After the wood sorrel, let’s continue with our little rundown of common invasive plants in creeping cinquefoil gardens.
It is a herbaceous perennial plant of the Rosaceae family.
Common throughout France (except at high altitudes), it spreads along paths, in ditches, meadows… and gardens.
It is 10 to 20 cm high.
The leaves are divided into 5 (usually the case) to 7 toothed leaflets.
Flowering, yellow, extends from July* to November.
But like any plant, the cinquefoil, or quintfeuille (his other name), speaks to us… yes, yes… I assure you!
You do not believe me ?
So let’s say rather that it gives us valuable clues about the condition of the soil.
Cinquefoil, a bio-indicator plant
In the garden it is very often present on the paths of the vegetable garden…
And rightly so: it indicates a compaction of the soil by trampling.
This trampling will result in compacted soil which can lead to suffocation.
It wouldn’t be a problem if she stuck to those aisles…
But the concern is that at the base of its rosette it forms long shoots that can grow up to 1 meter in length and take root easily… at the same time making its eradication particularly delicate).
An excess of nitrogen in the soil also promotes its spread.
It is fairly hardy and can withstand negative temperatures of around -15°C and drought.
The goal here is to make the soil more flexible and aerate, creating conditions that are not conducive to the development of this perennial.
But, as with most invasive weeds, you have to be patient…and be methodical.
Aerate the soil by working with Grelinette or Campagnole
Packed, compacted soil must be aerated…
So we’ll start with that.
But to do this, it is out of the question to use a tiller.
On the one hand you would generate a compaction of the soil (at the height of the working depth of the rotary tool), the opposite of what we are looking for here.
And on the other hand, you would only multiply the root pieces of the invasive plant you want to get rid of.
For good aeration of the soil, use an ecological tillage tool (Grelinette or Campagnole).
You will be able to lift and pull out much of the root system (but not all…that’s why you will have to be patient), while aerating the soil in a timely manner. And this without multiplying the square roots…
Don’t forget to evacuate what you ripped out of the grow bed, otherwise there is a high risk of restarting, especially if the weather is wet…
But I’ll show you that in this short video:
Note that if you till the soil several times, for example at weekly intervals, you will probably see new shoots, with a small root system, still underdeveloped and therefore easier to remove. Pull them out as soon as possible, using the whole root if possible.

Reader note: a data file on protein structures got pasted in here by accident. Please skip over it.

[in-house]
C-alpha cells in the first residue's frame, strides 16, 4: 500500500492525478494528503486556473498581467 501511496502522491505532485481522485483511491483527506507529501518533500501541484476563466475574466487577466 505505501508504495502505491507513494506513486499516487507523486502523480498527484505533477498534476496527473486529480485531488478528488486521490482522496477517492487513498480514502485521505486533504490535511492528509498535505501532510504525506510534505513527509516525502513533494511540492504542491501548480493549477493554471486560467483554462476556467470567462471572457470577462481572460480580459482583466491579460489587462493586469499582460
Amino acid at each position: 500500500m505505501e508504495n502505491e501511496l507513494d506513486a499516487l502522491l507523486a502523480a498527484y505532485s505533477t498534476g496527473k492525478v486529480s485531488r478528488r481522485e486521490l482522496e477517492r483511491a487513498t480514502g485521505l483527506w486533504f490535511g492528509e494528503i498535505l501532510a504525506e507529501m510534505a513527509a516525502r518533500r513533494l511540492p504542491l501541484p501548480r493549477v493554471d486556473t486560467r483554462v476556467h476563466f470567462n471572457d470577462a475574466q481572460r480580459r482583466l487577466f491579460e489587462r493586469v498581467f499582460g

If it is at all present, the cinquefoil will easily cross even thick mulch…
But covering the soil with living organic matter will eventually help loosen and aerate the soil.
And mulching makes it easier to pull up outgrowths in softer soil.
Also, feel free to mulch.
I, who always have grass in my paths, and therefore ended up curtailing them by repeatedly trampling, now plan to mulch the paths too…
In the spring and summer
Drain the plant
Pulling new growth from cinquefoil frequently will cause the plant to gradually wear out.
Whereas as you grow it, it will grow stronger and then become tougher and harder to eradicate.
The principle is therefore simple: do you see potentilla in a place where you do not want to see it bloom? Pull it out systematically and quickly, preferably after rain (this will allow you to more easily evacuate the root system).
In the fall
Sowing green manure
To restructure and aerate the soil, nothing beats a green manure.
This is therefore a highly recommended exercise for overcoming potentilla.
And what I’m probably going to do next fall on the shelves still overgrown with potentilla…
To conclude this article, let’s potential interests †
- the bloom is attractive to pollinators
- its bright flowers are not without charm
- the leaves and roots are edible with astringent, febrifuge and anti-inflammatory properties (but ask for medical advice…)
Also, leave it alone where it won’t disturb your crops…
Note that one also often finds anserine cinquefoil, more present in vineyards, orchards or roadsides. The causes of proliferation and methods of eradication are identical.